The seat of her majesty the Queen, and of her ancestors from the period of the Conquest. Eton College also is within a short distance.
Reigate, situated near the River Mole, in the valley of Holmesdale, at the foot of the ridge of chalk hills which traverse the country from east to west, consists of a main street of well-built houses, crossed at the eastern end by the Old Brighton Road, which, for upwards of a mile out of town, is adorned by the detached residences of the gentry.
The houses of the lower classes present models of architecture, and are beautifully decorated with imbricated tiles of various patterns, a style of cottage ornament characteristic of this part of the country. The church stands on a gentle eminence east of the town, and is a spacious structure of almost every period of Gothic architecture, some parts of which are extremely beautiful. From the summit of Park Hill an extensive view is obtained of the wealds of Surrey and Sussex; and that of Reigate, with the priory and its park, is of singular beauty.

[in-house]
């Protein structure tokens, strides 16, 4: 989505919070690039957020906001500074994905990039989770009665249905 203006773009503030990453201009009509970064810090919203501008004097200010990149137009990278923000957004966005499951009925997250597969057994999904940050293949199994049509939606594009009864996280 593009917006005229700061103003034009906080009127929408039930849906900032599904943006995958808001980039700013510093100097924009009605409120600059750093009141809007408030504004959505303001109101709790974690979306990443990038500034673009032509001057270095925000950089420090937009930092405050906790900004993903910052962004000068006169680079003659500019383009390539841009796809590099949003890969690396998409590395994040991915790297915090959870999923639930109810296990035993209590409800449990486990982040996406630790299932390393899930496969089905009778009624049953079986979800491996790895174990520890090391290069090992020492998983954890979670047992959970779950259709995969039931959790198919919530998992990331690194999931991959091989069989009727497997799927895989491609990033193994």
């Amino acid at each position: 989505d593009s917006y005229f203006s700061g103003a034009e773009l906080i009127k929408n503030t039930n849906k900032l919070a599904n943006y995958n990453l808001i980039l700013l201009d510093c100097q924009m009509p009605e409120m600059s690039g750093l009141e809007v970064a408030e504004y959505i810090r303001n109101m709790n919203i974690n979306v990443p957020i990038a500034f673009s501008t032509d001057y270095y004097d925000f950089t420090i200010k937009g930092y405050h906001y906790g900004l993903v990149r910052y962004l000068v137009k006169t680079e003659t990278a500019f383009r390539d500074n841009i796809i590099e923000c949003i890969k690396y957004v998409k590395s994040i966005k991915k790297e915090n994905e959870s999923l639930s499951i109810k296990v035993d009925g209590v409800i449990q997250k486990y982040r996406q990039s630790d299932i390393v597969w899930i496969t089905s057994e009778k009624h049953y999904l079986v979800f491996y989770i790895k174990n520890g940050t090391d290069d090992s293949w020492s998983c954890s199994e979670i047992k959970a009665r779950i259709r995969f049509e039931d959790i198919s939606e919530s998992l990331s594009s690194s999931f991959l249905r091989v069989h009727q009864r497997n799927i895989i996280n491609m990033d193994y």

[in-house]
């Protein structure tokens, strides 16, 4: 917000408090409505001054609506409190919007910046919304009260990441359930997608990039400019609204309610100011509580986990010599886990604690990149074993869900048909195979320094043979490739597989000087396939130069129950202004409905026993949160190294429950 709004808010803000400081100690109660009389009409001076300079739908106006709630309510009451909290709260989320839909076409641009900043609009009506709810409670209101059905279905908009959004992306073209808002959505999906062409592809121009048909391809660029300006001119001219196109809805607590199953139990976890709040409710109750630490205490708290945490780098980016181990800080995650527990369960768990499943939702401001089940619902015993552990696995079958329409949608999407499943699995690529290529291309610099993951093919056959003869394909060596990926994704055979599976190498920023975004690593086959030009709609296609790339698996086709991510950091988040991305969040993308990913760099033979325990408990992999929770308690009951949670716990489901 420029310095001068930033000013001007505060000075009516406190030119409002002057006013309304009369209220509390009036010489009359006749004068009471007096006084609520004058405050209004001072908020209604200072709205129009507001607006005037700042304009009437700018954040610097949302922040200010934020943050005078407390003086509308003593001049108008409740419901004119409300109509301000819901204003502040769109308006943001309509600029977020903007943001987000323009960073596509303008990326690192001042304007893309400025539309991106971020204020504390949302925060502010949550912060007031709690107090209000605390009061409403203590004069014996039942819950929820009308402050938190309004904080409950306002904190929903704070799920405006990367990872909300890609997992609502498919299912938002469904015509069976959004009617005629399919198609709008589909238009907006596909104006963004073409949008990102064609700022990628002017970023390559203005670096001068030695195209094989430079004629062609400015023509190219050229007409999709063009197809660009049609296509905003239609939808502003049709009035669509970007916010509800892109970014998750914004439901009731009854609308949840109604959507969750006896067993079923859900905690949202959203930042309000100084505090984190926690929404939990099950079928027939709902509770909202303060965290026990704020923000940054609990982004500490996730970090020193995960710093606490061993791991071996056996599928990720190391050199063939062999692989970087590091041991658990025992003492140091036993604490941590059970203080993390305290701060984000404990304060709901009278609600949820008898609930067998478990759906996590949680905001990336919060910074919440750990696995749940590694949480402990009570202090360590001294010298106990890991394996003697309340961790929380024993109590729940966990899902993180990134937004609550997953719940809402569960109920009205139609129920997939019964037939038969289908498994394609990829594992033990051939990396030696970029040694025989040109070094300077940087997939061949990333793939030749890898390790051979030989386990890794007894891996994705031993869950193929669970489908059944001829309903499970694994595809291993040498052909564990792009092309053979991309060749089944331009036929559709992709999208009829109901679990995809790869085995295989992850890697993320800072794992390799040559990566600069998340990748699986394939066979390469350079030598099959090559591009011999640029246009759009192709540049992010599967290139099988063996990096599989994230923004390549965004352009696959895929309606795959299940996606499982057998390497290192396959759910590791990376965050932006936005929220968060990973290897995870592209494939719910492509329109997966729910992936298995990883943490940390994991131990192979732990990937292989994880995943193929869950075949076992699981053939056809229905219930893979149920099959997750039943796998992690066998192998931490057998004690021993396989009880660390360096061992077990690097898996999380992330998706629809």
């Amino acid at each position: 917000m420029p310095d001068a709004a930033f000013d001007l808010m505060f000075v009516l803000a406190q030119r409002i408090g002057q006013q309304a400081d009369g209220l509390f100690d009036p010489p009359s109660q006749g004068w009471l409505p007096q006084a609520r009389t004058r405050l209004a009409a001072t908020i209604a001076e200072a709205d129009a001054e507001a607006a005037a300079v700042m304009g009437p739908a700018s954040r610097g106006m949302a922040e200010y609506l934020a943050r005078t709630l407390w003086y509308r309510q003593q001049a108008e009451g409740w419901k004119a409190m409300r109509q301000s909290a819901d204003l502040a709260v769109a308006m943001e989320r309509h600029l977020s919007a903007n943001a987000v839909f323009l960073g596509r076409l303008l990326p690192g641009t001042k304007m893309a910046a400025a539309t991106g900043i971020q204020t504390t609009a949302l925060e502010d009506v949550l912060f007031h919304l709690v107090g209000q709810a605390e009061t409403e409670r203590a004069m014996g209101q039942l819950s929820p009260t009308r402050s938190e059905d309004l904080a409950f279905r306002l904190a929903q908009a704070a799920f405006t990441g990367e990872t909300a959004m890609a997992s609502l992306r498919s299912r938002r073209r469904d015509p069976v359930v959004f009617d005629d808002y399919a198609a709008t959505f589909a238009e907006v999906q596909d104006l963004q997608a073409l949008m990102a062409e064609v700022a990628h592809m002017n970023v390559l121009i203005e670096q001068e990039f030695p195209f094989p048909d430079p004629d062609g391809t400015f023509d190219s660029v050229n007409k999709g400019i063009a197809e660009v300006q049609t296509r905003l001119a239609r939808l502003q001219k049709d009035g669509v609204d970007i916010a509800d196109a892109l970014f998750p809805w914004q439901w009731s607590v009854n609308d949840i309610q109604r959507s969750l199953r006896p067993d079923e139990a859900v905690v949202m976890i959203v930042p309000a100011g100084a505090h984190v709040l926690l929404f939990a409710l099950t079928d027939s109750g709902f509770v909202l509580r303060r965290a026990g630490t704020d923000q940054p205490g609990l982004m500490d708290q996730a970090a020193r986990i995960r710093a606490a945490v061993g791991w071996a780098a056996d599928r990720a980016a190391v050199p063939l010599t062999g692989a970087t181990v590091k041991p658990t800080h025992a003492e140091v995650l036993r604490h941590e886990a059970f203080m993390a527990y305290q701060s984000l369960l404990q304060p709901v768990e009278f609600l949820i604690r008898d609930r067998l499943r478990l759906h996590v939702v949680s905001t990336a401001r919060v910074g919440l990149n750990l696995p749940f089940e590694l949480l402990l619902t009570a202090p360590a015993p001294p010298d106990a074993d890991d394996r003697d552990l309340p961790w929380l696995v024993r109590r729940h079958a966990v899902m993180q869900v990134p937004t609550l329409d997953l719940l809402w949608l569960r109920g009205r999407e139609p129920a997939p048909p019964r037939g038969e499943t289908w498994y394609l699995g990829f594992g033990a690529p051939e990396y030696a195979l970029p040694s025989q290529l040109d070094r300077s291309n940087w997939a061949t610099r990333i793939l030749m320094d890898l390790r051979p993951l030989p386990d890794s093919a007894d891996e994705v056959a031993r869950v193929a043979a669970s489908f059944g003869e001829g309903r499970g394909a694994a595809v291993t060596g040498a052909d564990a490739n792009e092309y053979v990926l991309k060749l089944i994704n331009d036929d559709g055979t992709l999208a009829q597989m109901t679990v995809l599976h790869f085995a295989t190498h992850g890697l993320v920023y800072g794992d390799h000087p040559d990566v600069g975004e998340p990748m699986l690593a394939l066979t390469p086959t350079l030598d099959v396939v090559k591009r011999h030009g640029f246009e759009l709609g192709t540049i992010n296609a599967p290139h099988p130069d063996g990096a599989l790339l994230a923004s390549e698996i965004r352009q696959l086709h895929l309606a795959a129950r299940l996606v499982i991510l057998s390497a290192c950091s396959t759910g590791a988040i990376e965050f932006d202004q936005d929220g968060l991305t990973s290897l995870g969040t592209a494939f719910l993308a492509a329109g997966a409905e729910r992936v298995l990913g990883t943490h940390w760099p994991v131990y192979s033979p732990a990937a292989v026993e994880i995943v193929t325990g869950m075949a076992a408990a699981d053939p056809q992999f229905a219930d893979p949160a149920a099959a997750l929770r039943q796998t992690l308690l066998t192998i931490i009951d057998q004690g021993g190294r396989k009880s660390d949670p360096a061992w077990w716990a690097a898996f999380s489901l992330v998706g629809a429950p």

On the north side of the town, in the principal street, was situated the castle, some few traces of which are yet visible. It was one of the principal seats of the powerful Earls of Warwick and Surrey; and here the insurgent barons are reported to have held frequent meetings, preceding the celebrated Congress of Runnymede. There is a long passage under the castle mound leading into a vaulted room, called the Baron’s Cave, which is said to have been used by the barons as a hiding-place for arms. The church has a few curious and ancient tombs.
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Nature has eminently favoured this town by the salubrity of its air, the potency of its mineral springs, and the adjacent appendages of romantic and agreeable scenery.
Hampton Court stands on the north bank of the Thames, about twelve miles from London. Numerous sovereigns have made it their temporary abode; and the last who resided here were George II. and his Queen.